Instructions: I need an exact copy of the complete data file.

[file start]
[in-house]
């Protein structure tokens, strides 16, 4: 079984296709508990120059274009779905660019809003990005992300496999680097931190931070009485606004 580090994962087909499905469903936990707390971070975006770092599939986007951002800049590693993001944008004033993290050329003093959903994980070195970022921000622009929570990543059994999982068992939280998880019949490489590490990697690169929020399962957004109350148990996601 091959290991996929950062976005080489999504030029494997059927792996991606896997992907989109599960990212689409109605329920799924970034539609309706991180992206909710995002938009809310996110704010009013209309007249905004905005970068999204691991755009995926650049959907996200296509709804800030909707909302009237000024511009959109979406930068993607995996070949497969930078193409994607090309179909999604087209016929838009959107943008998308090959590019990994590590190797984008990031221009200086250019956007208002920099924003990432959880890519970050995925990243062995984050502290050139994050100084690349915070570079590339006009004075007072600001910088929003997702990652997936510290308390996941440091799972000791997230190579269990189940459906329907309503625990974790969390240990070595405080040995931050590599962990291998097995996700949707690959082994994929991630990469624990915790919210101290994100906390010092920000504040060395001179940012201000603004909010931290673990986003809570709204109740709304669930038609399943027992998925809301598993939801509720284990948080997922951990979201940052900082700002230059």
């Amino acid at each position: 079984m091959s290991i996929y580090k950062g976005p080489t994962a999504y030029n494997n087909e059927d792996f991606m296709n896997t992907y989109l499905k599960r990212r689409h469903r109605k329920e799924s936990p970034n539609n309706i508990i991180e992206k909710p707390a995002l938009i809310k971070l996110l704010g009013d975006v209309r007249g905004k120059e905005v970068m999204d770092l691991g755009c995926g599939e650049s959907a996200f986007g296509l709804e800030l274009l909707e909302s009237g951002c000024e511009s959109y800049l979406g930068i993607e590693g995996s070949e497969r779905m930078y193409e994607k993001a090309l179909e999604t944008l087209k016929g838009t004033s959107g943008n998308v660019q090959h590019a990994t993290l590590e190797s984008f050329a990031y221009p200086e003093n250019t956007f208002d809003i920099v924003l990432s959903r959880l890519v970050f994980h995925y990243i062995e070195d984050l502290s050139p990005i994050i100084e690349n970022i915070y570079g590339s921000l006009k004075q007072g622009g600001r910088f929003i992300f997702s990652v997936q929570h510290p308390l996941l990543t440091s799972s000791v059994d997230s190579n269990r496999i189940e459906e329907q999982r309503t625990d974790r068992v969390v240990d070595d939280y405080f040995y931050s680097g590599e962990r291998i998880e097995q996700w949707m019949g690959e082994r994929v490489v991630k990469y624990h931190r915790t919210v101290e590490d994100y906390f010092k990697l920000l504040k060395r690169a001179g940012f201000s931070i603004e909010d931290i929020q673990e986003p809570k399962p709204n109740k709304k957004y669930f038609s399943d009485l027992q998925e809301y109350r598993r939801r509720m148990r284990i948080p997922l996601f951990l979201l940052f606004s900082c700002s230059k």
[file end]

[in-house]
């Protein structure tokens, strides 16, 4: 079984296709508990120059274009779905660019809003990005992300496999680097931190931070009485606004 580090994962087909499905469903936990707390971070975006770092599939986007951002800049590693993001944008004033993290050329003093959903994980070195970022921000622009929570990543059994999982068992939280998880019949490489590490990697690169929020399962957004109350148990996601 091959290991996929950062976005080489999504030029494997059927792996991606896997992907989109599960990212689409109605329920799924970034539609309706991180992206909710995002938009809310996110704010009013209309007249905004905005970068999204691991755009995926650049959907996200296509709804800030909707909302009237000024511009959109979406930068993607995996070949497969930078193409994607090309179909999604087209016929838009959107943008998308090959590019990994590590190797984008990031221009200086250019956007208002920099924003990432959880890519970050995925990243062995984050502290050139994050100084690349915070570079590339006009004075007072600001910088929003997702990652997936510290308390996941440091799972000791997230190579269990189940459906329907309503625990974790969390240990070595405080040995931050590599962990291998097995996700949707690959082994994929991630990469624990915790919210101290994100906390010092920000504040060395001179940012201000603004909010931290673990986003809570709204109740709304669930038609399943027992998925809301598993939801509720284990948080997922951990979201940052900082700002230059």
């Amino acid at each position: 079984m091959s290991i996929y580090k950062g976005p080489t994962a999504y030029n494997n087909e059927d792996f991606m296709n896997t992907y989109l499905k599960r990212r689409h469903r109605k329920e799924s936990p970034n539609n309706i508990i991180e992206k909710p707390a995002l938009i809310k971070l996110l704010g009013d975006v209309r007249g905004k120059e905005v970068m999204d770092l691991g755009c995926g599939e650049s959907a996200f986007g296509l709804e800030l274009l909707e909302s009237g951002c000024e511009s959109y800049l979406g930068i993607e590693g995996s070949e497969r779905m930078y193409e994607k993001a090309l179909e999604t944008l087209k016929g838009t004033s959107g943008n998308v660019q090959h590019a990994t993290l590590e190797s984008f050329a990031y221009p200086e003093n250019t956007f208002d809003i920099v924003l990432s959903r959880l890519v970050f994980h995925y990243i062995e070195d984050l502290s050139p990005i994050i100084e690349n970022i915070y570079g590339s921000l006009k004075q007072g622009g600001r910088f929003i992300f997702s990652v997936q929570h510290p308390l996941l990543t440091s799972s000791v059994d997230s190579n269990r496999i189940e459906e329907q999982r309503t625990d974790r068992v969390v240990d070595d939280y405080f040995y931050s680097g590599e962990r291998i998880e097995q996700w949707m019949g690959e082994r994929v490489v991630k990469y624990h931190r915790t919210v101290e590490d994100y906390f010092k990697l920000l504040k060395r690169a001179g940012f201000s931070i603004e909010d931290i929020q673990e986003p809570k399962p709204n109740k709304k957004y669930f038609s399943d009485l027992q998925e809301y109350r598993r939801r509720m148990r284990i948080p997922l996601f951990l979201l940052f606004s900082c700002s230059k």